Walking east on a sunny forenoon in Chicago gives you the double exhilaration of moving fast and not being able to see. The late-morning sun was full in my face, and on every side, business guys and lawyer women and accountants strode to the city’s center. I was fresh off the Metra and headed towards a late-morning lunch with Trinity alumna Melanie Jackson Krutcheon.
We soon found a place to perch in the courtyard of the Roti Mediterranean Grill, and with plates of mixed greens and cous-cous and chopped chicken we set to talking about the last five or six years of living since Melanie graduated. Not only was it great to enjoy family news (we both have middle-school kids), but it was great to see her flourishing in her work, having enjoyed a pretty steep promotion in her event-planning division: her administrative role gives her a great deal of say in the pre-production, marketing, and execution of events at her company (Northwestern University Medical).
On a whim—and because I’m teaching a senior seminar this fall—I asked her what she looks for in professionalism from her employees. I told her I had just read an article about college students’ inattention to the norms of professionalism.
“Do you see any of that in your office?” I asked, still playing the role of the professor, still asking leading questions, still hoping for discussion-starters. I needn’t have been anxious about a response from Mel.
“I could talk about that all day,” she said. So, in a conspicuous role reversal, I (her erstwhile professor) reached into my backpack and pulled out a notepad while she (my former student) began holding forth, almost in lecture style, on what she’s come to think that professionalism entails.
She talked about dressing modestly and listening intently and writing thank-you notes. She warned about Facebooking your boss (“Watch what’s on your screen!”) and being overly casual with executives and using gender-exclusivist language. And she said that when it comes to meetings, put the phone away, away, away.
By the end of our conversation, I had professional mandates to share with my senior seminar students as they enter the workforce next year. If you’d like to see this list, I’ve geekily uploaded it to my Evernotes and would gladly show you. It is in effect a Ten-Commandment-style list of thou-shalts and thou-shalt-nots in professional life.
This energizing conversation with Mel has opened another question—one that we had to forgo so we could finish our cous-cous and get her back to work. Here’s the query: is professionalism a sufficient norm for what employers are hoping for in their employees?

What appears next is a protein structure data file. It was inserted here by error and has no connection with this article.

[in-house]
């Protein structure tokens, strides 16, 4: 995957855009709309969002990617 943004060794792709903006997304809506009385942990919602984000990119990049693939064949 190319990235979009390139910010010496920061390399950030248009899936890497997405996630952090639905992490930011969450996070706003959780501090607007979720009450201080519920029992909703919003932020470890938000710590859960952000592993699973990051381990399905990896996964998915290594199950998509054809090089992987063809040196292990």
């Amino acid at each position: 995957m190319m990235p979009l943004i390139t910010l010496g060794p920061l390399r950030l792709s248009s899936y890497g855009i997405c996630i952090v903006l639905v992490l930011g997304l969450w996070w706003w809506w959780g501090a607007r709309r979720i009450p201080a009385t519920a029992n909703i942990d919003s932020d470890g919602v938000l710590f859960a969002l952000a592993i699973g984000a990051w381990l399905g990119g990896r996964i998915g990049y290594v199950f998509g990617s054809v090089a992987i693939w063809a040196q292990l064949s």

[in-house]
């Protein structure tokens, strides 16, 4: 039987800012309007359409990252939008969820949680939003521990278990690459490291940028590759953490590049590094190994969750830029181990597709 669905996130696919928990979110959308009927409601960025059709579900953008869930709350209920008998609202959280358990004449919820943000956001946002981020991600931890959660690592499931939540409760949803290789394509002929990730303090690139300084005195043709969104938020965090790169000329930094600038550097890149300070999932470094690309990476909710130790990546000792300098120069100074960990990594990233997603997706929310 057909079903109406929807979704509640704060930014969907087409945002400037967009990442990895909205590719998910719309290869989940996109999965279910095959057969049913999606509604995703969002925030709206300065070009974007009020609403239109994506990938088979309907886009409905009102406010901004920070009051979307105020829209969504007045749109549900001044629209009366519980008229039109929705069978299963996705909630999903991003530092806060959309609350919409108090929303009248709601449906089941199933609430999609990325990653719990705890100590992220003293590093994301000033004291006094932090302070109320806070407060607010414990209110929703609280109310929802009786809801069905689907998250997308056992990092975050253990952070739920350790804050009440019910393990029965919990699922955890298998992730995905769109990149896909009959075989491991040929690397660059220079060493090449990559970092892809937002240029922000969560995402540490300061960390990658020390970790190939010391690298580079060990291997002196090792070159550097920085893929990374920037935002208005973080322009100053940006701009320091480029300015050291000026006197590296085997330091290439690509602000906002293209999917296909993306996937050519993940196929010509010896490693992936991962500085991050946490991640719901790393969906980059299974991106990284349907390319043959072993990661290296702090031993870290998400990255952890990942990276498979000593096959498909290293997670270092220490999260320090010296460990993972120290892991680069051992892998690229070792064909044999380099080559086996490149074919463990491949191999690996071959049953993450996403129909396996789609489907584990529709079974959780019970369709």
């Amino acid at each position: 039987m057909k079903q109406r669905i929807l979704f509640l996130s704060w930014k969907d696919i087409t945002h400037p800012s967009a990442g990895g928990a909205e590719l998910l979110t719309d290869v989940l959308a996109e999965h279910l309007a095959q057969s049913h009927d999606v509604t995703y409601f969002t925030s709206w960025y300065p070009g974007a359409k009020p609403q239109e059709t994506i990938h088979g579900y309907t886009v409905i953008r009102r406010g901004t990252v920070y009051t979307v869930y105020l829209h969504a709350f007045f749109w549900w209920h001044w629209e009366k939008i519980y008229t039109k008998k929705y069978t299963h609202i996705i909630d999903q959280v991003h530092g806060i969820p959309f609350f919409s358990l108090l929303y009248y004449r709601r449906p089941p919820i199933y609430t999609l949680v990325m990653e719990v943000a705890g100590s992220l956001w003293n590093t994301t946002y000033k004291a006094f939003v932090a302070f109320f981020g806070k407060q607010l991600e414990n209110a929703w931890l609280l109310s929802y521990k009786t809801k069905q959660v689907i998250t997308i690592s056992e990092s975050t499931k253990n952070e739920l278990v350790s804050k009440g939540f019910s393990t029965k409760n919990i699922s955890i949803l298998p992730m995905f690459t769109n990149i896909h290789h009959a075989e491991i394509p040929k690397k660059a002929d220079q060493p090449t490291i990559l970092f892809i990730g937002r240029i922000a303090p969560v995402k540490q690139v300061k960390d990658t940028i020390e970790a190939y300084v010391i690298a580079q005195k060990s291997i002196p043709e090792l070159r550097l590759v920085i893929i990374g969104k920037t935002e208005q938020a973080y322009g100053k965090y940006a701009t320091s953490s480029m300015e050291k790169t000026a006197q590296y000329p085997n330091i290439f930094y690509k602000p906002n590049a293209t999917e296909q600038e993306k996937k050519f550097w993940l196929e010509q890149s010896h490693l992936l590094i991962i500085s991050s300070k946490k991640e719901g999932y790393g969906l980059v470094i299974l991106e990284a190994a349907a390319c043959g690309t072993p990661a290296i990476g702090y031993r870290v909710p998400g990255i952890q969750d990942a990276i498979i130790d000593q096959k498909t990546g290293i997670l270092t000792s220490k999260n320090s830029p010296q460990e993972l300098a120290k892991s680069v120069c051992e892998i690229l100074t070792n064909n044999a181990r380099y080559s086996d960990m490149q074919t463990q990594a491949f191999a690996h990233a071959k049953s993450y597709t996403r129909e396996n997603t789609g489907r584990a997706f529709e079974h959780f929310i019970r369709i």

I mean, it’s easy to imagine someone being crisply and strictly professional and still being a deplorable co-worker. (I’m thinking of a rather unprofessional expletive that I might use to describe such a person. But I’ll refrain.)
Something to consider: Michael J. Hyde’s The Life-Giving Gift of Acknowledgement explores the ethical richness of an apparently simple action: acknowledging the other. This, he says, is different from simply recognizing someone. To acknowledge someone is to be open to their humanness; it is to speak and listen in such a way that you make a space for others to be who they are. It is amazing how often simple things like respect and focus and care and intentness surfaced in Melanie’s remarks. And that makes me wonder if what we’re hoping for in professional life might be encapsulated in this idea of acknowledgement.
Yesterday, while talking about this with my senior-sem students, Kaitlin Feddema raised the point that professional life doesn’t always allow us time to offer a deep acknowledgement of the other. If you tried to practice a deep attention to everyone in the office or on the jobsite, it would be like trying to wave at every driver you passed on the Dan Ryan. But my favorite thing about Hyde’s notion of acknowledgement is that it’s stubbornly practical. Put differently, it’s stubbornly situated. He’s interested in appropriateness to the setting. Shared work in the laboratory or in the corner office or at the archeological dig site asks of us a different sort of attention than we give over a glass of wine. Accordingly, Hyde encourages us to acknowledge one another, not simply to strengthen our interpersonal relationships, but in order to pay attention with others to matters of shared concern. Acknowledgment is not just a way for me to attend to you–it is that, of course–but it’s also a way for me to attend with you to something that matters to both of us.
This Honors Blog Post, I admit, has a more professional focus that most do. But I’m wondering if acknowledgment might offer a richer way of approaching not only the highly disputable norms of professionalism, but also the norms of being an Honors Student in Christian community.
Today you’re thinking mostly about your immediate reading assignments and the journal entries you have to submit tomorrow afternoon and the four-mile run you have to fit in somewhere. Today you’re already wondering if you’re up to all the work your professors have conspired to create. You might feel like I did on that sunny morning on a Chicago avenue this past July, swept along by a current of busyness and hurry: exhilarated by the momentum, but a little blinded, too. But as you take up the work of the semester—and as you wend your way towards becoming contributors in contemporary society—I wonder if you’d give thought to the usefulness of this way of being and seeing, this practice of ethical attention. I’d encourage you to practice acknowledgment today on sidewalks, in classrooms, in dorm rooms, not just for the sake of being a VeryNicePerson, but for the very practical sake of attending with others to communal tasks of teaching and learning, learning and teaching.